Clytemnestra


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Related to Clytemnestra: Aegisthus, Iphigenia

Clytemnestra

(klī'təmnĕs`trə), in Greek mythology, the daughter of Leda and Tyndareus. Homer described her as the noble-minded wife of Agamemnon, persuaded to infidelity by the tyrant Aegisthus. However, the Greek tragedians, most specifically Aeschylus, depicted her as remorseless and vengeful. She was the mother by Agamemnon of Orestes, Electra, and Iphigenia. She conspired with Aegisthus to murder Agamemnon on his return from the Trojan War, giving various justifications, most notably the sacrifice of Iphigenia by Agamemnon at the onset of the war. Orestes, who had been living in exile, returned and revenged the death of his father by killing his mother and Aegisthus.

Clytemnestra

 

in ancient Greek mythology, the daughter of the king of Sparta, Tyndareus, and the sister of Helen of Troy. She was given in marriage to Agamemnon, the king of Mycenae (or Argos), who led the Greek forces in the Trojan campaign. During Agamemnon’s absence, Clytemnestra committed adultery with his cousin Aegisthus. She murdered her husband upon his return. Clytemnestra and Aegisthus were in turn slain by Clytemnestra’s own son, Orestes, to avenge his father’s death. The fate of Clytemnestra is the subject of tragedies by Aeschylus (the trilogy Oresteia), Sophocles (Electra), and Euripides (Electra).

Clytemnestra

takes Aegisthus as paramour. [Gk. Lit.: Orestes]
References in periodicals archive ?
Mitros' family pays for its scion's nerve in resisting Agamemnon and Clytemnestra: the family is murdered and the "house reduced to rubble" (173)--a disproportionate retribution that sounds like the fate of Palestinians who fly kites and draw Israeli air strikes.
conjugal fidelity ([phrase omitted]; see 606-7, where Clytemnestra
One had the idea to switch the ending of the play from Clytemnestra restoring justice and order to Greek society to her essentially telling the other characters that it's on them to fix it themselves.
The other female character is, of course, Clytemnestra who, while unrepentant for the killing of her husband, is herself a strong woman as the antagonist to Elektra, likewise bending gender stereotypes in her "masculine" exercise of power and authority.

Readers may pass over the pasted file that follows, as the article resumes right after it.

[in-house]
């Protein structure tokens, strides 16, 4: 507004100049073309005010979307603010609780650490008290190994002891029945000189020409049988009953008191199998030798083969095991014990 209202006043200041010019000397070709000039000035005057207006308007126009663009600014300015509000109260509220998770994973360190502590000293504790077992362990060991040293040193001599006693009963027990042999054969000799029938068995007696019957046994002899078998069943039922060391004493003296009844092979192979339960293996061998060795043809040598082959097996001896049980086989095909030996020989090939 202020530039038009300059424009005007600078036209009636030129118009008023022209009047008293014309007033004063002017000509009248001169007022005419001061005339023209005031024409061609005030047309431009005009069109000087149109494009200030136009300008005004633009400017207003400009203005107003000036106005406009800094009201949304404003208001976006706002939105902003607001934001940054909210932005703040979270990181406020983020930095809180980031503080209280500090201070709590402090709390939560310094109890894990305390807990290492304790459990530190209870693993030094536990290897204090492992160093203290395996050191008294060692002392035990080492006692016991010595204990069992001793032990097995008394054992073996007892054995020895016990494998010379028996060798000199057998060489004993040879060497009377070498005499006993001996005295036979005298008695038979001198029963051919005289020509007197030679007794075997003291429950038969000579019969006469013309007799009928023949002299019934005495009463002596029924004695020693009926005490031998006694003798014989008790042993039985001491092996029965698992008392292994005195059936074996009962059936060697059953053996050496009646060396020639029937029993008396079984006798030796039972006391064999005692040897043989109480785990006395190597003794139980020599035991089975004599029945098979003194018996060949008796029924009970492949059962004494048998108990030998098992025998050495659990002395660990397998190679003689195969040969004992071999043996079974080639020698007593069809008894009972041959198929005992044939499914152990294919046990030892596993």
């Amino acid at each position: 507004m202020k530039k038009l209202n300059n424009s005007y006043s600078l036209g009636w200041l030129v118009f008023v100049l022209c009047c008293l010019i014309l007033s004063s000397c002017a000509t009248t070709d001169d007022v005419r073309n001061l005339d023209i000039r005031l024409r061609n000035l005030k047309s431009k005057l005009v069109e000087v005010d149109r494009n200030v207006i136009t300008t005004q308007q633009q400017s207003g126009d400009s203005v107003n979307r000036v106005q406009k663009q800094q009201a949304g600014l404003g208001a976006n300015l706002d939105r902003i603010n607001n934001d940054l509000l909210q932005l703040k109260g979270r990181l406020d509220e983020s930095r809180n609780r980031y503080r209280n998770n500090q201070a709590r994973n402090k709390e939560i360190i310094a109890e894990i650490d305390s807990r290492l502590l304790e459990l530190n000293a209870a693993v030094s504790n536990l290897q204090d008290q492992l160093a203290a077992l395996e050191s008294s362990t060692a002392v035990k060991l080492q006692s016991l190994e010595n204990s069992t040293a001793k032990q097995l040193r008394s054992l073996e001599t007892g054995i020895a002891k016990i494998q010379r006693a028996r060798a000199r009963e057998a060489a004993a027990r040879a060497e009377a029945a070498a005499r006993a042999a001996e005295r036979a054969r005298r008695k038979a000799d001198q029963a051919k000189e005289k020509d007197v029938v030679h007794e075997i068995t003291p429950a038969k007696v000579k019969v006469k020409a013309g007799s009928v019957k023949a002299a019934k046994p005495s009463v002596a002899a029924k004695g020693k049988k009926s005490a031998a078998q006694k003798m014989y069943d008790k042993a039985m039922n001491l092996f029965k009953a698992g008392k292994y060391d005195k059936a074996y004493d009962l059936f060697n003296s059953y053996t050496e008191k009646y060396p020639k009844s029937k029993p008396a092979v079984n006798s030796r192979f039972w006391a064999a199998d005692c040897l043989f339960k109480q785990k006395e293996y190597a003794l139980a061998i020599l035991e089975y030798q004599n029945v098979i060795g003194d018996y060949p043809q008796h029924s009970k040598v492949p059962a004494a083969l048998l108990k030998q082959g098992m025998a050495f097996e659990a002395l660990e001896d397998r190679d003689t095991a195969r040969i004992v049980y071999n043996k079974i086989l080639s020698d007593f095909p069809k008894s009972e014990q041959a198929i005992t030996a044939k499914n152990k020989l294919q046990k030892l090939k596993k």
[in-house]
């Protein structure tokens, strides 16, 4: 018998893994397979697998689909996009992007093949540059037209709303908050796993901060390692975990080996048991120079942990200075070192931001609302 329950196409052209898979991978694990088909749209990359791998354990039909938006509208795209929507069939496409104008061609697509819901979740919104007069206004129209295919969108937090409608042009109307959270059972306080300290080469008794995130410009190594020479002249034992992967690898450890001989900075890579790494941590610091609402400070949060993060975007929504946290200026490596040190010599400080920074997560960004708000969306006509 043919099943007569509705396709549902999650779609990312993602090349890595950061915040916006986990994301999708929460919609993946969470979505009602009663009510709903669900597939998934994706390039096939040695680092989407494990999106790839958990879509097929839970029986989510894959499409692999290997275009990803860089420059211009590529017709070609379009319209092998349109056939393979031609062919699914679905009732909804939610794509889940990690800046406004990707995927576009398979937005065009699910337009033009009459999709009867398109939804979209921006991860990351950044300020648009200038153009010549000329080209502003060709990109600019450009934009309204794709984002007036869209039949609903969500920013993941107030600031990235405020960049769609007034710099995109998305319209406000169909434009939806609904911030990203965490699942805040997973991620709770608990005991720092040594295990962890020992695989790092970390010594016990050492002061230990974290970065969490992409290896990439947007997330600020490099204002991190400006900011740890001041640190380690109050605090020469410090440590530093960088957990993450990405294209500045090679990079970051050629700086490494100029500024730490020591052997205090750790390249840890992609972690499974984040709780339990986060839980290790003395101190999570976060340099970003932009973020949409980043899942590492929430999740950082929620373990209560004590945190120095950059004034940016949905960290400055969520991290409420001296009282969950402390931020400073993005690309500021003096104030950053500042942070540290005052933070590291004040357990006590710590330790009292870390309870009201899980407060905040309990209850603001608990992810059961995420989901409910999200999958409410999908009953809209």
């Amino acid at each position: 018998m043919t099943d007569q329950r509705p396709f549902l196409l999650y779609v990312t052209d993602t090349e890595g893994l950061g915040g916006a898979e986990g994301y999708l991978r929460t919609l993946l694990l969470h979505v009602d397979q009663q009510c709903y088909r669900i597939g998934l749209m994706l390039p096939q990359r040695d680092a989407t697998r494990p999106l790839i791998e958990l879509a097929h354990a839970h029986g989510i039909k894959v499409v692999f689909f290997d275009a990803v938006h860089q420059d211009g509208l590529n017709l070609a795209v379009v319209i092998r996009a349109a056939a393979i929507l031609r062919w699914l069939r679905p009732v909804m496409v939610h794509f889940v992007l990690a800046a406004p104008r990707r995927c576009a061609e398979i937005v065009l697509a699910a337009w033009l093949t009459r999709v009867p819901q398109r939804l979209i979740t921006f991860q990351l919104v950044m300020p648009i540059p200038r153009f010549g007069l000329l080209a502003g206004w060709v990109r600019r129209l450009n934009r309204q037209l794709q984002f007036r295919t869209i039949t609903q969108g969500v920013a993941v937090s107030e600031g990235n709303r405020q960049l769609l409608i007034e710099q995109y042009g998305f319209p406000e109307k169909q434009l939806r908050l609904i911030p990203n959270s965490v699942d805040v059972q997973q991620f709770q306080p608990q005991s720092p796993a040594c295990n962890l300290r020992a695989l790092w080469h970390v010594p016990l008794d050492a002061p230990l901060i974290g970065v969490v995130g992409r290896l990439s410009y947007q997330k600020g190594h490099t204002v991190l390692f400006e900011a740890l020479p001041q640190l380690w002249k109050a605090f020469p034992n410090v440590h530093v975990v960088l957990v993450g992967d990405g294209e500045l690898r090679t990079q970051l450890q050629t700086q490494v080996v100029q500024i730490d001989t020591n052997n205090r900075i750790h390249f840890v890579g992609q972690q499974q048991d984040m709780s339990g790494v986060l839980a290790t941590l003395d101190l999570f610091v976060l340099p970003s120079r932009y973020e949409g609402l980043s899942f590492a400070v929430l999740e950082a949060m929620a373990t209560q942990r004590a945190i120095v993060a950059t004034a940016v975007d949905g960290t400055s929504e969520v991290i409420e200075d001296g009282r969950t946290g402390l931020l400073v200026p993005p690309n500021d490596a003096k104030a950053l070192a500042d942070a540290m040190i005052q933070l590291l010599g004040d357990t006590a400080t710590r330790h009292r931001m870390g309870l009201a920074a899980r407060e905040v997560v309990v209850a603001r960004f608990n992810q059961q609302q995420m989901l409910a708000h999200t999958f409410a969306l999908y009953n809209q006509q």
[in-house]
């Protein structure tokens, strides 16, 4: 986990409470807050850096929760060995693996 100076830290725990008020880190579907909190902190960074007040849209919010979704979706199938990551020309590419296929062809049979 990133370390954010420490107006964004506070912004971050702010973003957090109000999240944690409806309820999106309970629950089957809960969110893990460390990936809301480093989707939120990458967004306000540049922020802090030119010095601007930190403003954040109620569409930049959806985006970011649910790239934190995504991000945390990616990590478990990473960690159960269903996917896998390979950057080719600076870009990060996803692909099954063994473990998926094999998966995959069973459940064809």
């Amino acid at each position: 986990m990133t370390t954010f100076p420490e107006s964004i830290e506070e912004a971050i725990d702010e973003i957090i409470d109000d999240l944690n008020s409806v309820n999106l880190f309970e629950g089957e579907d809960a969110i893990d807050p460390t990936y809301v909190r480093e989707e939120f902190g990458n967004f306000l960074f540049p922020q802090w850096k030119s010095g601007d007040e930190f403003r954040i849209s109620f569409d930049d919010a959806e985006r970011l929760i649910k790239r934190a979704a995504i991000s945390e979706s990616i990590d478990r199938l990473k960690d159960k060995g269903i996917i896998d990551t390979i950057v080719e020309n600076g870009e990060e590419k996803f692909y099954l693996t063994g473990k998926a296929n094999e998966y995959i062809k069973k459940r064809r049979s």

The second play shows the fallout for Electra and Orestes, Clytemnestra's two surviving children.
In the final scene of Euripides's Electra, the violence precipitated by Apollo's injunction comes in for strongly accusatory language from Castor, Clytemnestra's sibling and one of the dei ex machina (Pollux is present but silent) that draw the drama to a close.
The words are doubly ironic in the ears of listeners who knew he would return to be murdered by Clytemnestra in Aeschylus's Oresteia.
Coincidentally, Beltran won third place in the 2009 Clytemnestra ReMash Challenge organized by the Martha Graham Dance Company.
Although Gluck never intended the operas to be performed in sequence, the idea of doing so is defensible since the stories are related (based on tragedies by Euripides, both deal with painful and cruel sacrifice) and feature the same title character from Greek mythology--daughter of Agamemnon and Clytemnestra, sister of Orestes and Elektra.
Hugo von Hofinannsthal's text is a tale of revenge, a retelling of the ancient Orestes legend that focuses on Orestes' sister Electra and the twisted and ultimately fatal family romance that arises out of the murder of their father King Agamemnon by their mother Clytemnestra and her lover Aegisthus.
AS AN actor, Matthew Bulgo has carved out a successful career on the stage in classics such as Under Milk Wood and A Christmas Carol as well as contemporary pieces like Gwyneth Lewis' Clytemnestra.
If doubling shapes the relationship that unfolds between Alma and Elisabet in Persona, there is also a duality within Elisabet that matches her simultaneous relationship to the two key female figures of the plays entitled Electra: Electra herself and Clytemnestra. In order to determine the nature of that relationship, however, one must ask first whether one or the other of the leading extant versions of Electra is more relevant: that of Sophocles or Euripides?